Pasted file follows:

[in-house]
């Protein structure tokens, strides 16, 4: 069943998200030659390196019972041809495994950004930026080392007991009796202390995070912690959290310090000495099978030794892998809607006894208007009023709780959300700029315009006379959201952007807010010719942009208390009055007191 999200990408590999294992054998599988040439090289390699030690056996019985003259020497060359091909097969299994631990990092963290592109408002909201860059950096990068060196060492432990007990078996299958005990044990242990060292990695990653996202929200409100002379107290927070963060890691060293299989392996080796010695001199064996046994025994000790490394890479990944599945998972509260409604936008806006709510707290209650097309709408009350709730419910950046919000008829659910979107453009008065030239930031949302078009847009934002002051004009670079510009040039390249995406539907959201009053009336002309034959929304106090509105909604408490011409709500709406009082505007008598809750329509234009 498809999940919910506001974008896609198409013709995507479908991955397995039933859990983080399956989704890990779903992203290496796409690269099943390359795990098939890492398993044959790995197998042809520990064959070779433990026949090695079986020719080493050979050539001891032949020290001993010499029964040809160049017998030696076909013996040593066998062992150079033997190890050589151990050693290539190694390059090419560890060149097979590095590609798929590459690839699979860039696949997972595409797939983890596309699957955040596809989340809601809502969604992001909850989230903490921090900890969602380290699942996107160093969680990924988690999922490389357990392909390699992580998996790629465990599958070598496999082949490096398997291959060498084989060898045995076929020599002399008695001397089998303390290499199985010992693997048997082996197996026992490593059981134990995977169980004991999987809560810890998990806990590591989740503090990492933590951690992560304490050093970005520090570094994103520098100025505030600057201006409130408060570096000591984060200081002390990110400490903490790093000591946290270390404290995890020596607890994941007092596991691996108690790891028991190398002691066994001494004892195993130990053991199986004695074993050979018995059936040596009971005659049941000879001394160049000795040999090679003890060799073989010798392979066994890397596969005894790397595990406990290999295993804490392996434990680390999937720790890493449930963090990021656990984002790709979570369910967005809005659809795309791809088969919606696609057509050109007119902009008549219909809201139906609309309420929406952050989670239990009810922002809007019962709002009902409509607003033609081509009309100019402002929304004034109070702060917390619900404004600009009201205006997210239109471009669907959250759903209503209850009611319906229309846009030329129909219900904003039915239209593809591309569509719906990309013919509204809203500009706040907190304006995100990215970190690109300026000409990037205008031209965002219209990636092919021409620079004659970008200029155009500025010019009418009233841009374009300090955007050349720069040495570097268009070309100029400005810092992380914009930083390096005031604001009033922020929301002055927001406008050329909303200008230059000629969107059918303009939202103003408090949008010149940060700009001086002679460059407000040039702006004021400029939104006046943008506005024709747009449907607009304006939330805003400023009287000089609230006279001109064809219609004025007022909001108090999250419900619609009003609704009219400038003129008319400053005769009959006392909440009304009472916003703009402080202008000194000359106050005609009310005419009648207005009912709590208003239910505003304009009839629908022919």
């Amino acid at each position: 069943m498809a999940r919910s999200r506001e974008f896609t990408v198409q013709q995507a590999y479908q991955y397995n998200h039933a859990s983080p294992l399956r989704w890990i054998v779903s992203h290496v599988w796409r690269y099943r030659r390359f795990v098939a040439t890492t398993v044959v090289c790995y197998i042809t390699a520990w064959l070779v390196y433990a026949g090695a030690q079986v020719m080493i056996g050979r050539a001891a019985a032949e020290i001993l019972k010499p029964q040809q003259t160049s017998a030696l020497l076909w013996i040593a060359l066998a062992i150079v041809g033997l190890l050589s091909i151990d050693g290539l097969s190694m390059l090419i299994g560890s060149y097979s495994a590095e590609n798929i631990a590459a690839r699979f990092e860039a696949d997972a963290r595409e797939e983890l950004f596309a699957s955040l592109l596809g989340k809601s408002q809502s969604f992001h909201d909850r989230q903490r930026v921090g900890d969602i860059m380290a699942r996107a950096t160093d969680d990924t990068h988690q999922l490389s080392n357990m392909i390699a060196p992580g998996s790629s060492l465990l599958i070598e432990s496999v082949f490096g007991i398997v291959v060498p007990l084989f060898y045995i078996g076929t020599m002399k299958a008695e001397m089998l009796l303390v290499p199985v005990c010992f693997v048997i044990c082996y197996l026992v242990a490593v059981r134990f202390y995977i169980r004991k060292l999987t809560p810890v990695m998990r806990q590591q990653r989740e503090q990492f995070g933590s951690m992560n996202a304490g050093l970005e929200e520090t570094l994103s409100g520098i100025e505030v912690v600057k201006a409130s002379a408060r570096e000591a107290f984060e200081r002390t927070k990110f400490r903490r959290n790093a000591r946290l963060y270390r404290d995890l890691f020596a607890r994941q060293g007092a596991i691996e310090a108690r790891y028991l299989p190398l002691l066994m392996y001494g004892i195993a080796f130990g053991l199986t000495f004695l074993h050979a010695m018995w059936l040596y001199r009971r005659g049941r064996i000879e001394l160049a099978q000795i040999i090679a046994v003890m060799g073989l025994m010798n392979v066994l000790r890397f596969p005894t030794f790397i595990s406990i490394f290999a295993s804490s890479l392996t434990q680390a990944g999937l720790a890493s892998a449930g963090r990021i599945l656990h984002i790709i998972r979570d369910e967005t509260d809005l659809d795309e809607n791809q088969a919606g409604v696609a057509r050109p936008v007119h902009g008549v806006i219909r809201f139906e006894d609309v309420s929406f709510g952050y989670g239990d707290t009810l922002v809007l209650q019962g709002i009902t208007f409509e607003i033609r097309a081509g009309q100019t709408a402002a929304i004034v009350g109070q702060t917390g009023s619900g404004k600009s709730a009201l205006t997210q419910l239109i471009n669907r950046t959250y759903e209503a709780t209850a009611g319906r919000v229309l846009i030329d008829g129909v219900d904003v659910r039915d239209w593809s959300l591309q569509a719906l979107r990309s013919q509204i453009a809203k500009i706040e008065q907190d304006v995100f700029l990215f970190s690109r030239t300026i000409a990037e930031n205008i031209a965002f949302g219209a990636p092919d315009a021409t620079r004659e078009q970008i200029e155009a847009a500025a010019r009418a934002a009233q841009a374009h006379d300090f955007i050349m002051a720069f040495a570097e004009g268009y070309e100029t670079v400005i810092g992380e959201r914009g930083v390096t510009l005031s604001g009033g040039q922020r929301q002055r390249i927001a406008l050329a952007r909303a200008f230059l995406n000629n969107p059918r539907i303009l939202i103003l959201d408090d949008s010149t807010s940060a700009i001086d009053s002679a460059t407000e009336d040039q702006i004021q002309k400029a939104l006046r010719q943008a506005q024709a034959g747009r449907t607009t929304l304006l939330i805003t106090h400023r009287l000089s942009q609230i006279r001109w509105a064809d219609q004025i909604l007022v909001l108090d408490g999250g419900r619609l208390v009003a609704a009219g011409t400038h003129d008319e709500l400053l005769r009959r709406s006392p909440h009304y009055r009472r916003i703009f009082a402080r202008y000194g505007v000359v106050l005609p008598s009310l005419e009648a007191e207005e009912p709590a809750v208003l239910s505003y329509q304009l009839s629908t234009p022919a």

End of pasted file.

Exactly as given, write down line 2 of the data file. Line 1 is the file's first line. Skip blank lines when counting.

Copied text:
């Protein structure tokens, strides 16, 4: 069943998200030659390196019972041809495994950004930026080392007991009796202390995070912690959290310090000495099978030794892998809607006894208007009023709780959300700029315009006379959201952007807010010719942009208390009055007191 999200990408590999294992054998599988040439090289390699030690056996019985003259020497060359091909097969299994631990990092963290592109408002909201860059950096990068060196060492432990007990078996299958005990044990242990060292990695990653996202929200409100002379107290927070963060890691060293299989392996080796010695001199064996046994025994000790490394890479990944599945998972509260409604936008806006709510707290209650097309709408009350709730419910950046919000008829659910979107453009008065030239930031949302078009847009934002002051004009670079510009040039390249995406539907959201009053009336002309034959929304106090509105909604408490011409709500709406009082505007008598809750329509234009 498809999940919910506001974008896609198409013709995507479908991955397995039933859990983080399956989704890990779903992203290496796409690269099943390359795990098939890492398993044959790995197998042809520990064959070779433990026949090695079986020719080493050979050539001891032949020290001993010499029964040809160049017998030696076909013996040593066998062992150079033997190890050589151990050693290539190694390059090419560890060149097979590095590609798929590459690839699979860039696949997972595409797939983890596309699957955040596809989340809601809502969604992001909850989230903490921090900890969602380290699942996107160093969680990924988690999922490389357990392909390699992580998996790629465990599958070598496999082949490096398997291959060498084989060898045995076929020599002399008695001397089998303390290499199985010992693997048997082996197996026992490593059981134990995977169980004991999987809560810890998990806990590591989740503090990492933590951690992560304490050093970005520090570094994103520098100025505030600057201006409130408060570096000591984060200081002390990110400490903490790093000591946290270390404290995890020596607890994941007092596991691996108690790891028991190398002691066994001494004892195993130990053991199986004695074993050979018995059936040596009971005659049941000879001394160049000795040999090679003890060799073989010798392979066994890397596969005894790397595990406990290999295993804490392996434990680390999937720790890493449930963090990021656990984002790709979570369910967005809005659809795309791809088969919606696609057509050109007119902009008549219909809201139906609309309420929406952050989670239990009810922002809007019962709002009902409509607003033609081509009309100019402002929304004034109070702060917390619900404004600009009201205006997210239109471009669907959250759903209503209850009611319906229309846009030329129909219900904003039915239209593809591309569509719906990309013919509204809203500009706040907190304006995100990215970190690109300026000409990037205008031209965002219209990636092919021409620079004659970008200029155009500025010019009418009233841009374009300090955007050349720069040495570097268009070309100029400005810092992380914009930083390096005031604001009033922020929301002055927001406008050329909303200008230059000629969107059918303009939202103003408090949008010149940060700009001086002679460059407000040039702006004021400029939104006046943008506005024709747009449907607009304006939330805003400023009287000089609230006279001109064809219609004025007022909001108090999250419900619609009003609704009219400038003129008319400053005769009959006392909440009304009472916003703009402080202008000194000359106050005609009310005419009648207005009912709590208003239910505003304009009839629908022919």